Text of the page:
Despite this, Gordon insists that the college was used by the Americans, so a road trip will be necessary in order to clear up the confusion.

MOONEE PONDS.
When Gordon spoke about Moonee Ponds, my thoughts turned to a book that the almost 100 year old Gordon Connor had given me in 1998. Called Memories, it compiled the life highlights of members of the St John's (Essendon) Friendship Club. Gordon's father was a bootmaker at Moonee Ponds, where Gordon C. was born on 17-7-1899. Gordon was married in the original bluestone St John's in 1927 and moved to Strathmore. He and his neighbours stared in amazement at the first brick veneer house they'd ever seen, expecting it to collapse. I'll let Gordon C. paint a word picture of the depression that Gordon B.'s parents faced.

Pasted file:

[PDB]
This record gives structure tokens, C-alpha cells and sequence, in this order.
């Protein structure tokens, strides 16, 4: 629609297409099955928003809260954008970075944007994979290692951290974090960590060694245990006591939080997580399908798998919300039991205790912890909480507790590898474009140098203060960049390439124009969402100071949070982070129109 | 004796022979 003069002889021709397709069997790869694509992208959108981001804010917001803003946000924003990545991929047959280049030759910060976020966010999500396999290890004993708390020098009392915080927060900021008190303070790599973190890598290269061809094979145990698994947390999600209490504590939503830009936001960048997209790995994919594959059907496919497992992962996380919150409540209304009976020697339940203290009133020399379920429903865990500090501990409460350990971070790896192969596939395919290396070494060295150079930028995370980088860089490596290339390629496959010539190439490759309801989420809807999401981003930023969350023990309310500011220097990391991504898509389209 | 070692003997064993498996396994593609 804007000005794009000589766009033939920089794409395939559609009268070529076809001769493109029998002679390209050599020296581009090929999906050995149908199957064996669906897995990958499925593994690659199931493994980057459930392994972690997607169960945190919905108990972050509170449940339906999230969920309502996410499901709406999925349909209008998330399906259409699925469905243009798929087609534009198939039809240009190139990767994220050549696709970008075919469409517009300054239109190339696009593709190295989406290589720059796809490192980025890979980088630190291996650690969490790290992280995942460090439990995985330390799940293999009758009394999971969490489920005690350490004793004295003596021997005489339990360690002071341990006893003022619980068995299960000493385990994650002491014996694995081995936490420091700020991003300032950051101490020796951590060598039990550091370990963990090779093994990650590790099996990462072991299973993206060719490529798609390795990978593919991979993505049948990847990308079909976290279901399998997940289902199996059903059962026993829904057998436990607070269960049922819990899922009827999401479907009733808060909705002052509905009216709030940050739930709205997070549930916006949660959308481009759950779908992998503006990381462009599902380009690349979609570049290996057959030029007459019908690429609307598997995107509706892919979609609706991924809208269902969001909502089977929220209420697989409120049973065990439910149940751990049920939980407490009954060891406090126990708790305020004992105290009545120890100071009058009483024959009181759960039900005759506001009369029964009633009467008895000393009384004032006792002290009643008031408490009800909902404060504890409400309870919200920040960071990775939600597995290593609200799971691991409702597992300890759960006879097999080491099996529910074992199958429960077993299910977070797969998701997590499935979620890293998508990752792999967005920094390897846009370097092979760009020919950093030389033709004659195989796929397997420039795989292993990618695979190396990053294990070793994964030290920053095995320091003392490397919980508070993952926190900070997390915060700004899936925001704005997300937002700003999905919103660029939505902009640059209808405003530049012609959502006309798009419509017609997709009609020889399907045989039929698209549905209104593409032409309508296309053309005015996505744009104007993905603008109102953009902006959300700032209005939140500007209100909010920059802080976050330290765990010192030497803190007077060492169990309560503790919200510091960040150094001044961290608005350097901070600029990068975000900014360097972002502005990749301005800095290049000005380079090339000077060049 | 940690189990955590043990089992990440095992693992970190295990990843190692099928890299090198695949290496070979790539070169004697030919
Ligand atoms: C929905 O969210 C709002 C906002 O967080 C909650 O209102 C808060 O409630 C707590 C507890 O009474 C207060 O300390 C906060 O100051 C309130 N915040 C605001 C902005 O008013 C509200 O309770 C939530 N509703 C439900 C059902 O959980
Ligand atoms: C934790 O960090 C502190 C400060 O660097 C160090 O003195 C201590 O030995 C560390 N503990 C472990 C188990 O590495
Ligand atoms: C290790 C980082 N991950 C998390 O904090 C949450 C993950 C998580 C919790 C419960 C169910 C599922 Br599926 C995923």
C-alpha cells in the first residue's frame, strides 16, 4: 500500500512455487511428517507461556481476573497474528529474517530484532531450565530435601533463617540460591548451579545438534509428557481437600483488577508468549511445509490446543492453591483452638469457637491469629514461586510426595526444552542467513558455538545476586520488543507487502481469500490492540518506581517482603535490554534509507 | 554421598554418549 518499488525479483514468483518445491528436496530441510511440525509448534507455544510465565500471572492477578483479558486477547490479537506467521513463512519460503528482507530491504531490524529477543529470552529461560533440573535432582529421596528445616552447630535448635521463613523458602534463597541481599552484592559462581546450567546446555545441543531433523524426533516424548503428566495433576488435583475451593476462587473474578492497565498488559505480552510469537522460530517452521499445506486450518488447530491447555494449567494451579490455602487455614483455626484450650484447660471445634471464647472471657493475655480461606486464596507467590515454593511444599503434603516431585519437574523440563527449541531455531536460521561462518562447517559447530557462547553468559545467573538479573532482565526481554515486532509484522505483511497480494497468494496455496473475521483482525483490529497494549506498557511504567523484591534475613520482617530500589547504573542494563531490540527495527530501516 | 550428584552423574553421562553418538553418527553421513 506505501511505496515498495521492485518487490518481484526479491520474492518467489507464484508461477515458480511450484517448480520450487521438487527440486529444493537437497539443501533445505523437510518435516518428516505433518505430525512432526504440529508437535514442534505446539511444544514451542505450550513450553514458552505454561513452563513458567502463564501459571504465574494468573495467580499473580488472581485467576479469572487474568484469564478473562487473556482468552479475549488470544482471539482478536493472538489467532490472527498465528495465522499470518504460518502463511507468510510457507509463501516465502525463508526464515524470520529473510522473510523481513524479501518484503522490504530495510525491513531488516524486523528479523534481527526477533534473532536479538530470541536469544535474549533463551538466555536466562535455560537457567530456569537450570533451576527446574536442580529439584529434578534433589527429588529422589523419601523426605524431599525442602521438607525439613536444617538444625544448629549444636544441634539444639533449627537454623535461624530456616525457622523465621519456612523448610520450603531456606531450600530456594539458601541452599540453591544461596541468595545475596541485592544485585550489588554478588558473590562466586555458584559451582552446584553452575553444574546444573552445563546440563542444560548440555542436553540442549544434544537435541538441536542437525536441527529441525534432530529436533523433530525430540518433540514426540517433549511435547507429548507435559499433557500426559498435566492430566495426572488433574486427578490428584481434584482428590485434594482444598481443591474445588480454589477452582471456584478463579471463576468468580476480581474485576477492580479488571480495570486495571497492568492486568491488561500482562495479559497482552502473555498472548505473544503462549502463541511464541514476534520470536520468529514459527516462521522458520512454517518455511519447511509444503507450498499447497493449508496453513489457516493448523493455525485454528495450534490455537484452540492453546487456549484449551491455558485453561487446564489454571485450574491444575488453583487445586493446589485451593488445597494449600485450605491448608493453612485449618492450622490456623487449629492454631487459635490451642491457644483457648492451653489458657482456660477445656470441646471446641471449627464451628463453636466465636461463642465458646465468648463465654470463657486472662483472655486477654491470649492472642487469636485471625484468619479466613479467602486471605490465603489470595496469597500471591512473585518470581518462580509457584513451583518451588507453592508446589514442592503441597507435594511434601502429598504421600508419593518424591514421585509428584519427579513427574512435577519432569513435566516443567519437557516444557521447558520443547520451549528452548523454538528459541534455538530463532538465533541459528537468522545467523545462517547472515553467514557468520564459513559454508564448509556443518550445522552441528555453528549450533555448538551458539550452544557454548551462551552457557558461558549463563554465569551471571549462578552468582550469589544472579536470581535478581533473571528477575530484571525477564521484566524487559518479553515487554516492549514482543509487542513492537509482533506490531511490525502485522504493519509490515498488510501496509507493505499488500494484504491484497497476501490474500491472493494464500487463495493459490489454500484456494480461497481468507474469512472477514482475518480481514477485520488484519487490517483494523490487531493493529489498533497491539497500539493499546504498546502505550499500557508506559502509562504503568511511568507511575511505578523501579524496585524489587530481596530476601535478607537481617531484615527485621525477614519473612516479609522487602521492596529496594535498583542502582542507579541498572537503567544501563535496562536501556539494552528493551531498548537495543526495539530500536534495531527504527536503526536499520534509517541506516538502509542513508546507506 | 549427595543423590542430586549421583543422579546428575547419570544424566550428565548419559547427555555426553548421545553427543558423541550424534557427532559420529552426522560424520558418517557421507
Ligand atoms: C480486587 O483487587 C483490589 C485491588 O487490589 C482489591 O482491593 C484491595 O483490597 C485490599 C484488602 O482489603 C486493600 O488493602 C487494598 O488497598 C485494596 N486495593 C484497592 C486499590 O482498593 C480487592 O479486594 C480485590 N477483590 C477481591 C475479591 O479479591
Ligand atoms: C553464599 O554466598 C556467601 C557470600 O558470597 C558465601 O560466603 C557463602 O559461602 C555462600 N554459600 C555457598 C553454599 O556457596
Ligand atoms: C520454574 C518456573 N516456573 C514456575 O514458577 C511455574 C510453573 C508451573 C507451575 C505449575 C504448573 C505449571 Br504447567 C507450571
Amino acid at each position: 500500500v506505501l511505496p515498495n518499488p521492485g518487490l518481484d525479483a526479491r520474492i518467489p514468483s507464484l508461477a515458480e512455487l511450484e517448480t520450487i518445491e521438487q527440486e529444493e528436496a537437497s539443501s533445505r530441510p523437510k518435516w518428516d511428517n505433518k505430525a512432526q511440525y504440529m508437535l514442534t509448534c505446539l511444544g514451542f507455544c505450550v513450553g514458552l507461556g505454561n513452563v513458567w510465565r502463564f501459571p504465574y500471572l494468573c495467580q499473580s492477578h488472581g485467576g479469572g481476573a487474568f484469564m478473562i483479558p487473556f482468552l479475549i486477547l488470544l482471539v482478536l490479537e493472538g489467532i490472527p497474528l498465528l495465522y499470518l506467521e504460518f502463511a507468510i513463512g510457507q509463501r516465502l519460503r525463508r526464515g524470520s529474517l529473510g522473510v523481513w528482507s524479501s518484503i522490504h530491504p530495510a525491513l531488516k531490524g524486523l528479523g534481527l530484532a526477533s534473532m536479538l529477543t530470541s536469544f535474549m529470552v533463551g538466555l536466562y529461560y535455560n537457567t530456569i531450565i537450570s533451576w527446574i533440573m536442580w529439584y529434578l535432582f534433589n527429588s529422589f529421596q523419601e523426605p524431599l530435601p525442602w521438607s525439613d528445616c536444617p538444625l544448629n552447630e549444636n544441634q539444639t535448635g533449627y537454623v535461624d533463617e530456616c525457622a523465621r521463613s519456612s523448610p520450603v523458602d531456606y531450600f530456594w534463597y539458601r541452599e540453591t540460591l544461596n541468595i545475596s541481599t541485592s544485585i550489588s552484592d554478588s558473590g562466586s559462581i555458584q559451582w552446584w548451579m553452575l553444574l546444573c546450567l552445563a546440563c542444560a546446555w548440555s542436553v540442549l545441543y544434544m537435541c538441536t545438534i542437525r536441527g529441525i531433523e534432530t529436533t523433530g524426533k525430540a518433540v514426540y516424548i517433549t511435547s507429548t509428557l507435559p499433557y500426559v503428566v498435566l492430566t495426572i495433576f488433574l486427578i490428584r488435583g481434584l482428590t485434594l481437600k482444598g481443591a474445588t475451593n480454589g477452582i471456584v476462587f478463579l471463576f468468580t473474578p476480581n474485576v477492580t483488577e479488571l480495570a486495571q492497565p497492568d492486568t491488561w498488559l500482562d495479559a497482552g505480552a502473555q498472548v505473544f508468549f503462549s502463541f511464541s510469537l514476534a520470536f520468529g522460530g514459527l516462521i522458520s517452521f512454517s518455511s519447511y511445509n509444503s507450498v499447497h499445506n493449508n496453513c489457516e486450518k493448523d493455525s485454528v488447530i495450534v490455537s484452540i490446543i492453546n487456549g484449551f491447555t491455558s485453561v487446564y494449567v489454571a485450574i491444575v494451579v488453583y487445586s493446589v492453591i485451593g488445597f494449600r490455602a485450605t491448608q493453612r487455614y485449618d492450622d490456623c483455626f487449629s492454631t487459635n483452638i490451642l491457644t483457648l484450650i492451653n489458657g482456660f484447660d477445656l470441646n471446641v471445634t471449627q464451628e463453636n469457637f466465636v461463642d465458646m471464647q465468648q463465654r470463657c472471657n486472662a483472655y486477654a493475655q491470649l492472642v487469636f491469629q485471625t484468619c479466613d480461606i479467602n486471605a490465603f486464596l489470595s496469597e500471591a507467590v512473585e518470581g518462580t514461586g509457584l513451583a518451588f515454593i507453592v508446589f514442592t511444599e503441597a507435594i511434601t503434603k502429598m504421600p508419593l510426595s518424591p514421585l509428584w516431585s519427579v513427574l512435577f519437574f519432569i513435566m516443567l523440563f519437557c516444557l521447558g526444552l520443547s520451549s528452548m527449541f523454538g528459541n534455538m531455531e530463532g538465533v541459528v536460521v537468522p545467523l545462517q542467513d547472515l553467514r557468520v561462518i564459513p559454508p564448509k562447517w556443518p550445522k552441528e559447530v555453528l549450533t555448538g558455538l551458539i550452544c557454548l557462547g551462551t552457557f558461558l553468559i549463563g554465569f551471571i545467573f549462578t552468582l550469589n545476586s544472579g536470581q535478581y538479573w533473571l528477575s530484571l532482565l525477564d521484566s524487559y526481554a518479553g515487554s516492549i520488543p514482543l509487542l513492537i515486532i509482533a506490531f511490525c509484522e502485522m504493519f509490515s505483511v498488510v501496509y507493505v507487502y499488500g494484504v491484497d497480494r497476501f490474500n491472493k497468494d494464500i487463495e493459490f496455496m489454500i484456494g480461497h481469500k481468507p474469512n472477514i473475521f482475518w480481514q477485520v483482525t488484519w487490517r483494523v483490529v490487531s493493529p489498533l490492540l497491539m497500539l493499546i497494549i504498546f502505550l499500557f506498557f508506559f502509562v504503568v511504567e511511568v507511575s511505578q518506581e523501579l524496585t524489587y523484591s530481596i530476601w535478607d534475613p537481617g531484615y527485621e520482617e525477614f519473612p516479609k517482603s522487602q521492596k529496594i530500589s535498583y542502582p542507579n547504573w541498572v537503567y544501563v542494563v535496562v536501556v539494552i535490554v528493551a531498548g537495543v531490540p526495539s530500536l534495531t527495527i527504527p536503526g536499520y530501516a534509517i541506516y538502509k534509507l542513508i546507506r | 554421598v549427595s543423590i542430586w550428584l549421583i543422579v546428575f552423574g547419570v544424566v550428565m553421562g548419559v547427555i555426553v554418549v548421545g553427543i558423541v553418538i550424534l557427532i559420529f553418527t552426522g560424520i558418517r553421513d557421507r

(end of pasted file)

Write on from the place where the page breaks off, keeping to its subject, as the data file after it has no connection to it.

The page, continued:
"Depression days which were very sad for those out of work.Those of us who were working helped those who weren't so lucky. We formed a committee and every week bought groceries with the money donated. (The committee members) doled it out as evenly as they could." I hope there was a committee in Moonee Ponds too!

Gordon B. recalled the Moonee Theatre in Puckle St, where Gordon C. had seen his first film in 1912. Thank you Gordon Connor! Now back to Gordon Boyington, who will hopefully tell me more of the Moonee Ponds of his boyhood.